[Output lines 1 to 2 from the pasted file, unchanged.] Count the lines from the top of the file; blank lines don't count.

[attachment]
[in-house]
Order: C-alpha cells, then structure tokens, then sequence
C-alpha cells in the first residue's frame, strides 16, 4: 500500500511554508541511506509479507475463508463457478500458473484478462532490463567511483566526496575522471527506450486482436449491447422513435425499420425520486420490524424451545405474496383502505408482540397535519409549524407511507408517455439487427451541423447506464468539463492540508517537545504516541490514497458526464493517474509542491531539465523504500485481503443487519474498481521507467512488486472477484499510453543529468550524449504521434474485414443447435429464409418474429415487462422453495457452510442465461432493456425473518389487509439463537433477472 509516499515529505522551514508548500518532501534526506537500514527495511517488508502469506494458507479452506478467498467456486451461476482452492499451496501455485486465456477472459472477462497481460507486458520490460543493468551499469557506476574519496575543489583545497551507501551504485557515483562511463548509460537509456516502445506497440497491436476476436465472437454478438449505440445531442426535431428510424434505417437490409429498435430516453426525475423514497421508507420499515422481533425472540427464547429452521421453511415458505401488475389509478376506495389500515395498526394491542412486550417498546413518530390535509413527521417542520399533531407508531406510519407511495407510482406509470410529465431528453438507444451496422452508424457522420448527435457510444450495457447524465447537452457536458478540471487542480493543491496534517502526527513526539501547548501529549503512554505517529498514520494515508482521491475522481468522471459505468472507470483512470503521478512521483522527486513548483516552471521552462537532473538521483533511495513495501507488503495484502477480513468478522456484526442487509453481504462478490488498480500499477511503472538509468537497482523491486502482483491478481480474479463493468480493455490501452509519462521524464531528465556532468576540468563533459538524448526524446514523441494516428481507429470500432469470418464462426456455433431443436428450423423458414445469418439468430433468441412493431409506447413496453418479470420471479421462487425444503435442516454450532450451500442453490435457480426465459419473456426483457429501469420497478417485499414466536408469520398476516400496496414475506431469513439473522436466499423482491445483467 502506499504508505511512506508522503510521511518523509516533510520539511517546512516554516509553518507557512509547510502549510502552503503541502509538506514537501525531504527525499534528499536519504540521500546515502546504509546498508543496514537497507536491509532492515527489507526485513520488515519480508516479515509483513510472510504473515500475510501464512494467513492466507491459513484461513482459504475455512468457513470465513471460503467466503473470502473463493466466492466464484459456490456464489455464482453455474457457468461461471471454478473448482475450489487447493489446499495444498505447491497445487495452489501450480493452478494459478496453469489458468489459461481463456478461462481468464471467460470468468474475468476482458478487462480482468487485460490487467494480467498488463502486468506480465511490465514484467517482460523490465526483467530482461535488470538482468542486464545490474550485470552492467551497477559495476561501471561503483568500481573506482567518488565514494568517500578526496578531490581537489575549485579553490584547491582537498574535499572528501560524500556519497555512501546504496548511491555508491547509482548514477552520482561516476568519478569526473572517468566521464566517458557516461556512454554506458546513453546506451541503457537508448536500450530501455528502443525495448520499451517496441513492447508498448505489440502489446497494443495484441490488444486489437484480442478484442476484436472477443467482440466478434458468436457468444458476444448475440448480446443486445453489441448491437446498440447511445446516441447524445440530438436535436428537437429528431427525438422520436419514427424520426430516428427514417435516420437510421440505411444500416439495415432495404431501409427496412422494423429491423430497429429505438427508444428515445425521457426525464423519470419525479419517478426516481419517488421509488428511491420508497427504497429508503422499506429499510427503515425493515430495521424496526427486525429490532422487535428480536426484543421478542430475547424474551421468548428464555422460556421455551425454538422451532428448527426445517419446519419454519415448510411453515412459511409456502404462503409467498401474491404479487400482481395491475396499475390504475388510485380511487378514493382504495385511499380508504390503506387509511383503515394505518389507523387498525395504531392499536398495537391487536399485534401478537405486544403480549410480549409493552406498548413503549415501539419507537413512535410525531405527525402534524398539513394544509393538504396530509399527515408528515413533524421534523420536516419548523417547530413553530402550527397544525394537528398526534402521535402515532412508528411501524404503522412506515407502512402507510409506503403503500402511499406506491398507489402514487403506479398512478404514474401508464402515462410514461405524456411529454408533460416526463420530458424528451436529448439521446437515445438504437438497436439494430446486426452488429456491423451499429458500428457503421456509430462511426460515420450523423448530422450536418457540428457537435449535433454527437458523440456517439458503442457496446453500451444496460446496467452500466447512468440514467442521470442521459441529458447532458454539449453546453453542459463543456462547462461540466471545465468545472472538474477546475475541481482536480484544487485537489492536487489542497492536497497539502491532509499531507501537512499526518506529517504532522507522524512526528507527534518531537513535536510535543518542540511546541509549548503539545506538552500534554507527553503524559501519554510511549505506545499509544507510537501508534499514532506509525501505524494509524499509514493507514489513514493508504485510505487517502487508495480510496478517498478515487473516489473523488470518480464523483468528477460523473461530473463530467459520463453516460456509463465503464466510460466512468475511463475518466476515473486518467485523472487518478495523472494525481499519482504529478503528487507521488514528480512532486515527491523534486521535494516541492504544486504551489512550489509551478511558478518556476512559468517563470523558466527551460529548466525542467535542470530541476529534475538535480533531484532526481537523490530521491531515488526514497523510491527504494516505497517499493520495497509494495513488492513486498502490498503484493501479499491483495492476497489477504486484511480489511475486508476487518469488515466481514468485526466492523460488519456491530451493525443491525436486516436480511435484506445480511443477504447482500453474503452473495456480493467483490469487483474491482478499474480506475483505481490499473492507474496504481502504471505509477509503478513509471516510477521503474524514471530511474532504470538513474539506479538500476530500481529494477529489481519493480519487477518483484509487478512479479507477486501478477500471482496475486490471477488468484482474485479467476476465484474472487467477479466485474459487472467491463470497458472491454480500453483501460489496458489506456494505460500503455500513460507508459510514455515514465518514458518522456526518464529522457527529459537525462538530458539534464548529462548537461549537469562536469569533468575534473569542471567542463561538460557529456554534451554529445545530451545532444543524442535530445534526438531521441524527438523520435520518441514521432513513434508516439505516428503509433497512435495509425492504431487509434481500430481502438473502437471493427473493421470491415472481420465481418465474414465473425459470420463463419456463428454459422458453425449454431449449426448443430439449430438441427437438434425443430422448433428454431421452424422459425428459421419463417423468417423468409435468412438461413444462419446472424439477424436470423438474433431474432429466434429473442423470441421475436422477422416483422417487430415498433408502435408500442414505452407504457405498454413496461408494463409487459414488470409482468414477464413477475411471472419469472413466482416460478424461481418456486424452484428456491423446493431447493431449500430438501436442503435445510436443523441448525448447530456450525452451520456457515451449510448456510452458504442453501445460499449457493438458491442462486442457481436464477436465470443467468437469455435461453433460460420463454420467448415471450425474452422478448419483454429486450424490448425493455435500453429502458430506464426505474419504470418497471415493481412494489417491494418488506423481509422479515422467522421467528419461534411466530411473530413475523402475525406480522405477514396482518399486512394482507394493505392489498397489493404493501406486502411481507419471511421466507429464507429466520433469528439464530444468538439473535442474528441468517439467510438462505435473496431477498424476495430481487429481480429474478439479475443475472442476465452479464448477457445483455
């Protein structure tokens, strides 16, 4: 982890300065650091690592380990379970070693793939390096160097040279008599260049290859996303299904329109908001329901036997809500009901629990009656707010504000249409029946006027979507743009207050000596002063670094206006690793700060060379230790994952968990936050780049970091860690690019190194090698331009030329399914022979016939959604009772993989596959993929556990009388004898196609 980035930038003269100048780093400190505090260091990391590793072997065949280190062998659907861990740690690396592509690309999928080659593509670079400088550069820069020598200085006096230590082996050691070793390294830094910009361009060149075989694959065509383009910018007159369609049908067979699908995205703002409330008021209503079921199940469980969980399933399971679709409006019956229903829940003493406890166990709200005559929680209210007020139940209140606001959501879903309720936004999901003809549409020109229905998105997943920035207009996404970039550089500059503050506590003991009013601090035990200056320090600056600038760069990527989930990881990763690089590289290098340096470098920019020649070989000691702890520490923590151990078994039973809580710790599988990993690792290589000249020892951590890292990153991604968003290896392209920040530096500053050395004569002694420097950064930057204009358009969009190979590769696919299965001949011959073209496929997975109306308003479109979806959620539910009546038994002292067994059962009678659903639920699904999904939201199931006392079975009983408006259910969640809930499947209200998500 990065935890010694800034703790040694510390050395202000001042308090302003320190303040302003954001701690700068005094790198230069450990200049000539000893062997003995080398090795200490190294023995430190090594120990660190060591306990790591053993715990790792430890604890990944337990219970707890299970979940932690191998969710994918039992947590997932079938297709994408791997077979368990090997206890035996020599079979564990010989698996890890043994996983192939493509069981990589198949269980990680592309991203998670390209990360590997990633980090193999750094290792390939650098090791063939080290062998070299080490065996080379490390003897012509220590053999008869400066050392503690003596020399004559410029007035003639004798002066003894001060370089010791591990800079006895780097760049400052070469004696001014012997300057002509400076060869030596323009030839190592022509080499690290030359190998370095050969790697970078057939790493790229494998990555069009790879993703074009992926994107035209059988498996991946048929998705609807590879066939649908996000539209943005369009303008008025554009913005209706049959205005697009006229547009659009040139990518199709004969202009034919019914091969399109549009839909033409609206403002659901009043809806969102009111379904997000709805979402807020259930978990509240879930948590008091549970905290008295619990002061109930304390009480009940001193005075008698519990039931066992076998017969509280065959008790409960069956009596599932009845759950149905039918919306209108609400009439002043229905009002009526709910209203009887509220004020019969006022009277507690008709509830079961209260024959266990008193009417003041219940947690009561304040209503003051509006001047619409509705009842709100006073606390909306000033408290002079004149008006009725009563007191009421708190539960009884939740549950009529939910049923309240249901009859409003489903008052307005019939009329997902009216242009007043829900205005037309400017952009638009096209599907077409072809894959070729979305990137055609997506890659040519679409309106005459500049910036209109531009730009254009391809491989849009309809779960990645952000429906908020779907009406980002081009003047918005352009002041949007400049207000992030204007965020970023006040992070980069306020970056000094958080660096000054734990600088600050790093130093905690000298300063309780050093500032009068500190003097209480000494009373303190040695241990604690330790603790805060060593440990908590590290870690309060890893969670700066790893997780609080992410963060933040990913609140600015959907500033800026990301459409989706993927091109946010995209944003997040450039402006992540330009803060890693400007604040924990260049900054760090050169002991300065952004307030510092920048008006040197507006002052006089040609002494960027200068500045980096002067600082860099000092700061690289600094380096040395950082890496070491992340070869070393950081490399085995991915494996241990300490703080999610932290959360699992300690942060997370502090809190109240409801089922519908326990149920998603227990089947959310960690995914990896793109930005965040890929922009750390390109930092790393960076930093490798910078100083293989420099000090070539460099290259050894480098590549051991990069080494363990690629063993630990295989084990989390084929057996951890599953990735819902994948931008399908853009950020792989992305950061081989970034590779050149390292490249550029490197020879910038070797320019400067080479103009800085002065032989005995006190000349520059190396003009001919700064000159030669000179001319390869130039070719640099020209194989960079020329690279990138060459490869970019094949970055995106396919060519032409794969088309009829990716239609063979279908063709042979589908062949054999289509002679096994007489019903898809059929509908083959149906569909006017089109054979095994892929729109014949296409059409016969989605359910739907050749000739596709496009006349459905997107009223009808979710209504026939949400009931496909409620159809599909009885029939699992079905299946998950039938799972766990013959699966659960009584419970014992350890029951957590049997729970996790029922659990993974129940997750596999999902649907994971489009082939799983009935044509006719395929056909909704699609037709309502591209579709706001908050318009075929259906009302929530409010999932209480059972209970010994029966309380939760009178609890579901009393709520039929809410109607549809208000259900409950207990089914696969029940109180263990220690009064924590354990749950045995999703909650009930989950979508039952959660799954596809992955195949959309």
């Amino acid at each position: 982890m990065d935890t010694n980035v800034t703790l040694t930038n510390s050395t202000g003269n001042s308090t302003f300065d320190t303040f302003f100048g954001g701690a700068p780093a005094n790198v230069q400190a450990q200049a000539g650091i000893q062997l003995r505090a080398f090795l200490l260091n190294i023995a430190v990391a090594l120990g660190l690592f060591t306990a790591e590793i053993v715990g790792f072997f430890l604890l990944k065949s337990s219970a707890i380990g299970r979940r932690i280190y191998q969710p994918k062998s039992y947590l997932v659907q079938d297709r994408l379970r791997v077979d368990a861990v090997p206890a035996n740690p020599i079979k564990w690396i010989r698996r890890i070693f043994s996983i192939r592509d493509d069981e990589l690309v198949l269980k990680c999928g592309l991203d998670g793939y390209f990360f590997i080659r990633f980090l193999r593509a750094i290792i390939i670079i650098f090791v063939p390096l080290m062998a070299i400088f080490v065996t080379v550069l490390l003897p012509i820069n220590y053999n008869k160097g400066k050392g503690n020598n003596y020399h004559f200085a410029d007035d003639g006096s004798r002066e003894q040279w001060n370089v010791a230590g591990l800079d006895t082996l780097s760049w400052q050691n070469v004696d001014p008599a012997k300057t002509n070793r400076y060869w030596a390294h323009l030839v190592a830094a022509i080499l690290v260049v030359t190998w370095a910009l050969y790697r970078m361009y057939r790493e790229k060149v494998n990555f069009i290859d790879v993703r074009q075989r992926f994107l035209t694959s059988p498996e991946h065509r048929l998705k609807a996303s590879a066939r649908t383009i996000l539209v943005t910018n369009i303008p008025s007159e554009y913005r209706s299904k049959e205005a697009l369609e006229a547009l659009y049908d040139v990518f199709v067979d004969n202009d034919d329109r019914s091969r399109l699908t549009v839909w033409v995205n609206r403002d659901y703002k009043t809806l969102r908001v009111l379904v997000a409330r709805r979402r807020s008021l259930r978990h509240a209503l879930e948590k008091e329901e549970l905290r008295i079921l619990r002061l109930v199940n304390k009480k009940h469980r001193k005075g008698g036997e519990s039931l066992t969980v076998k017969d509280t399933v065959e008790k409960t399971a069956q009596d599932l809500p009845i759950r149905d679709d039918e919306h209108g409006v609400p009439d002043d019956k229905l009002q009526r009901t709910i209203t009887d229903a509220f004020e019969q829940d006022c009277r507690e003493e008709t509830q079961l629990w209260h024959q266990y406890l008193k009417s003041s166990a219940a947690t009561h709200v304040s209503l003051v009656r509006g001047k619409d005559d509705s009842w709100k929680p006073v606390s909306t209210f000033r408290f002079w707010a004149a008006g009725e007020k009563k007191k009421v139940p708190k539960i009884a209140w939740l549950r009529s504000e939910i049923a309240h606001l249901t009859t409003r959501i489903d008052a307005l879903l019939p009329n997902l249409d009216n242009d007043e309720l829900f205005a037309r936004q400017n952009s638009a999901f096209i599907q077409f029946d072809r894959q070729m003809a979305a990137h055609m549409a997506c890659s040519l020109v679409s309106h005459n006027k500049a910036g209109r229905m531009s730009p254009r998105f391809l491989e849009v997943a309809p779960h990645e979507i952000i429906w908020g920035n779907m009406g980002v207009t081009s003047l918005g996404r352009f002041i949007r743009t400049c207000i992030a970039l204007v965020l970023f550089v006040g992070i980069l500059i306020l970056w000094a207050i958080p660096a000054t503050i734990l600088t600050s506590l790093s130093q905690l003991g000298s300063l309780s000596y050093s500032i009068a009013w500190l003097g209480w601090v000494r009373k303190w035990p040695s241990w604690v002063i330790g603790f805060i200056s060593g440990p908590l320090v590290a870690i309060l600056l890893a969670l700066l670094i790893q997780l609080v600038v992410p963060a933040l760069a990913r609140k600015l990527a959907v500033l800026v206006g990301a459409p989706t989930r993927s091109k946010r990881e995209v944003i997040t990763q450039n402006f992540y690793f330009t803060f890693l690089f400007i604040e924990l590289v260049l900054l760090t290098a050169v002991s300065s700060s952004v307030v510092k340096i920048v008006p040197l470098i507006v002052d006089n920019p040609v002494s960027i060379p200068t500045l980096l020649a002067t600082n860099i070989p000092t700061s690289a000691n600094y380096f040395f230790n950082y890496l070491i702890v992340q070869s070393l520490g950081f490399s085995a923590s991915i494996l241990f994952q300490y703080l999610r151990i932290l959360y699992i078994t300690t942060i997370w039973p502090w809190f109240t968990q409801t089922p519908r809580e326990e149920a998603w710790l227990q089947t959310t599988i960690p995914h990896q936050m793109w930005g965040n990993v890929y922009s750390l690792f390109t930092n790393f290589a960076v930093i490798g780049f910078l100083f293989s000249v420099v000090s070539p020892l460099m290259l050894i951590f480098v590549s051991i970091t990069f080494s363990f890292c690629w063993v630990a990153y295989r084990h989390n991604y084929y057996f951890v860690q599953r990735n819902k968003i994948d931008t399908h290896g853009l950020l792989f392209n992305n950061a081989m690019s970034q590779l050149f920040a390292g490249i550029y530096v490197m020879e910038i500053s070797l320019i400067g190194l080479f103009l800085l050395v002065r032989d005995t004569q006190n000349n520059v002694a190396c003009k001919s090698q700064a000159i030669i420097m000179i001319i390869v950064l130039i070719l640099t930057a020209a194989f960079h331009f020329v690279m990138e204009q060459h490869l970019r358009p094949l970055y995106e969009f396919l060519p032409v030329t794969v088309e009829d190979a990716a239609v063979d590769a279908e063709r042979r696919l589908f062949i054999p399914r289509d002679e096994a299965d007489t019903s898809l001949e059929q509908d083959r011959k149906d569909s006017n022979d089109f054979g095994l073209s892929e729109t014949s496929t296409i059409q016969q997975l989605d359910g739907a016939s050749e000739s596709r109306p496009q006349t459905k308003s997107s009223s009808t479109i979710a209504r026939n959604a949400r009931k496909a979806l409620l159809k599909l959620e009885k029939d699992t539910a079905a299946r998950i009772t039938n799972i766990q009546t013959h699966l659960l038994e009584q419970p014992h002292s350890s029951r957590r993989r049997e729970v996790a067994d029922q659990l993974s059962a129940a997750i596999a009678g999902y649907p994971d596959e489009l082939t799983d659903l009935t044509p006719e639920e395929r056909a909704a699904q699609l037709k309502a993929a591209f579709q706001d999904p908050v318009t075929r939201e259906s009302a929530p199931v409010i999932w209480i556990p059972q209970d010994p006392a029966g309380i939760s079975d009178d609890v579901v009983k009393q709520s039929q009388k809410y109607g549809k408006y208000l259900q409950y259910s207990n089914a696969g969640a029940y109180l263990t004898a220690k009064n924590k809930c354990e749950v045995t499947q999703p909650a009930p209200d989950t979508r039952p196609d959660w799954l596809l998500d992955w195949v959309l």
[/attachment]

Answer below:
[in-house]
Order: C-alpha cells, then structure tokens, then sequence